Getting out of the house and into adventure has never sounded better. Whether you’re going solo, with kids, with a co-bubble friend or your partner, this route takes you over the Cascade mountains, down the eastern slopes into Washington’s “Dry Side.”
Set off in the morning from Seattle, and take Exit 38 off I-90 toward Olallie State Park. Named for the Chinook word for “salmonberry,” the 2,329-acre park once hosted the first wagon trail between Ellensburg and Seattle. Today, the park is a popular destination for hikers and mountain bikers tackling trails amid evergreen forests, and rock climbers equipped for a boulder or two.
As you climb into the Cascades, you’ll pass some of the area’s most popular and accessible skiing and hiking destinations. In winter, The Summit at Snoqualmie offers snow tubing, Nordic skiing and night skiing, lessons and rentals. At this point, the Summit is hoping to welcome guests this winter, with new requirements for face coverings indoors and anywhere you can’t maintain social distance, along with limited lift tickets. Season passes, rentals and reserved lessons are already on sale online.
The Cascades area is known for its hikes past summer lakes and wildflower meadows, autumn fireworks of color, and serene winter walks perfect for snowshoeing. Popular summer and autumn hikes range from the family-friendly, two-mile Franklin Falls, to more heart-pumping options. Use the Washington Trails Association site to find a suitable trail — for your ability, stamina, and interests (fall foliage, old-growth, or both?).
Although not yet open for viewing or riding, several brand-new, lift-serviced mountain bike trails could open at The Summit as early as 2021. Keep driving east along I-90 and you’ll find more bike trails in and around the old mining town town of Roslyn. Here, you can pick up biking advice from the rental and repair shop Ride Roslyn Bikes or plan a route in advance with Roslyn Trail Alliance‘s site.
Across Pennsylvania street, Basecamp Books and Bites offers a handpicked selection of hiking books, along with climbing, biking and other guides. Many Roslyn eateries have outdoor seating — but Basecamp’s expansive grassy lawn presents a selection of picnic benches, awning-shaded chairs and tables, and other social-distance-ready options. Dinner options include salads, bowls, and burgers. Popular picks include the smoked salmon pasta, candied bacon and blue cheese burger, and southwestern salad with Mama Lil’s Pickled Peppers.
Outside the Roslyn Museum, the overgrown, charmingly desolate outdoor area features rusted mining cars, an original log cabin and the outhouse (locked, sorry).
Spend the night at the 6,000-plus acre Suncadia Resort in Cle Elum, the largest such resort in Phase 3 near Seattle. Plentiful year-round outdoor active opportunities are available here, amid forests, meadows and rivers. Whether you stay in the main lodge or the social-distance-ready rental home with full kitchen, ask for a mountain view to catch the sun setting over the nearby peaks.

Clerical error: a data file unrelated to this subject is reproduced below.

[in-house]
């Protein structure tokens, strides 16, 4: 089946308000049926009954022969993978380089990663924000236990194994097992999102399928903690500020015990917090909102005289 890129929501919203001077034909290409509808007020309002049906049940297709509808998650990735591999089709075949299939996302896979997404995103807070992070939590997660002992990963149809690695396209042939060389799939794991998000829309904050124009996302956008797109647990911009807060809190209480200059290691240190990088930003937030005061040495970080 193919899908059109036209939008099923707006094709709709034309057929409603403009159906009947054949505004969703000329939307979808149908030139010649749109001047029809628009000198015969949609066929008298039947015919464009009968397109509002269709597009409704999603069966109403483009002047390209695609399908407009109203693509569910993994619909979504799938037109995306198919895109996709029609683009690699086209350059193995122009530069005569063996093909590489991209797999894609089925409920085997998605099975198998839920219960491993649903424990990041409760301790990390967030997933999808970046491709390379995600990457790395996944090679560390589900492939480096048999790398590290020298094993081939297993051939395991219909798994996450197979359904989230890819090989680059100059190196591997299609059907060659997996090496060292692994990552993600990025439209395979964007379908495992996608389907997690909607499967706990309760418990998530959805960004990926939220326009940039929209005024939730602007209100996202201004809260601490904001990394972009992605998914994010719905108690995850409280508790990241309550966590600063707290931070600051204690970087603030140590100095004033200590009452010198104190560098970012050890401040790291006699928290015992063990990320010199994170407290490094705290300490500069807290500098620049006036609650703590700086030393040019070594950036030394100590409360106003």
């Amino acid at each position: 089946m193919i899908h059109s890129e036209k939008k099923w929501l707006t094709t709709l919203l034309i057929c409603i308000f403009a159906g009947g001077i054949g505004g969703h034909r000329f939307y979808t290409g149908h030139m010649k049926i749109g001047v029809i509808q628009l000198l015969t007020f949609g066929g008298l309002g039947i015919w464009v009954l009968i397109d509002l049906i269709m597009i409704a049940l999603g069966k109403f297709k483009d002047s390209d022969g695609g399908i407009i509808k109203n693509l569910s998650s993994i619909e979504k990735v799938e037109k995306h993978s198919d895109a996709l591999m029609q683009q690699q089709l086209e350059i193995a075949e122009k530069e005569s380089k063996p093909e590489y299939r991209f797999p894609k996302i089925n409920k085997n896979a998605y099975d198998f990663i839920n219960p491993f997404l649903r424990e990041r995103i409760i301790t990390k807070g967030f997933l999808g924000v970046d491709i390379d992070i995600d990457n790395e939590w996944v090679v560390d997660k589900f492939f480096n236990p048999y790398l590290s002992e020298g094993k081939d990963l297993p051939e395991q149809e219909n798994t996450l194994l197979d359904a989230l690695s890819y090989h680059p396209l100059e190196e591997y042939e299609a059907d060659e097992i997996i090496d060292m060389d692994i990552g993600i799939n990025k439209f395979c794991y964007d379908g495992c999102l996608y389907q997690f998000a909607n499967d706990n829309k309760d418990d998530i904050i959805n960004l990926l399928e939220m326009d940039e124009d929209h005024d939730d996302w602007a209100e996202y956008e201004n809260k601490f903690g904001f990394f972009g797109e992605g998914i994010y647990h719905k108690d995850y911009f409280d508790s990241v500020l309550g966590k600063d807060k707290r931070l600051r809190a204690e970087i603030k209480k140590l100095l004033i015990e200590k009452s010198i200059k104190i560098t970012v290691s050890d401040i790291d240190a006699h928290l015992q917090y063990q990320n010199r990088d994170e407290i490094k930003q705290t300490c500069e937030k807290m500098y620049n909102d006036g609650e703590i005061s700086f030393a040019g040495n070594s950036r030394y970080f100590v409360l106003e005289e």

It’s never too late to experiment with a new outdoor pursuit, and Suncadia delivers on options, which include a 36-hole golf course, horseback riding, fly fishing tours, archery and even ax-throwing (weather permitting). You can even rent a canoe or stand-up paddleboard. As always, activities are best booked in advance to avoid disappointment — and some activities are only available on weekends.
If you’d rather stick with the (free) basics, Suncadia’s heart-churning 1,000 Steps staircase is equivalent to a 19-story building, and takes visitors from the main lodge down to the flowing Cle Elum River. But any of the 40 miles-plus of mostly flat paved and unpaved trails are great for all-ages biking, hiking, and walking.
The resort’s three pools are open through September, but extra COVID-19 precautions include four sessions of timed entry that must be reserved 48 hours in advance and limited (50%) occupancy. It’s even nicer than it sounds. If you need to soak sore muscles, the newer Nelson Farm Pool’s hot tub isn’t open, so opt for the in-water lounge chairs — and for the kids, zero-entry water zones and a lazy river.
In winter, snowshoers and Nordic skiers can explore miles of dedicated trails, head out on the ice-skating rink, or slide down Suncadia’s rope-tow inner tubing hill, weather permitting.
On your way back to Seattle along I-90, swing by Snoqualmie Falls. Pick up a to-go carb-loaded meal from The Attic at Salish Lodge and Spa — Salish honey and chicken wings, Beecher’s Grilled Cheese, Mimosa Kit and Damn Fine Cherry Pie (a nod to its debut role in TV show “Twin Peaks”). If it’s a nice day, picnic at the base of Snoqualmie Falls by walking down the gentle 0.7-mile trail. You could call it a hike, but that would be a stretch.
Note: Always check Snoqualmie Pass Road Conditions with the Washington Department of Transportation before heading into or over the mountains, and don’t forget your Discover Pass if visiting a state park. As well, review trail and climbing conditions and do a gear check with expert sources such as the Washington Trails Association. Bring your mask and plan to be more or less self-reliant when traveling into rural communities. Right now isn’t the right time to ramp up the risk factor. If questioning your ability or taking up a new active pastime, research reputable guide services, and take classes. Rural communities have fewer health resources available, so travel responsibly (and observe mask etiquette) when visiting smaller towns.
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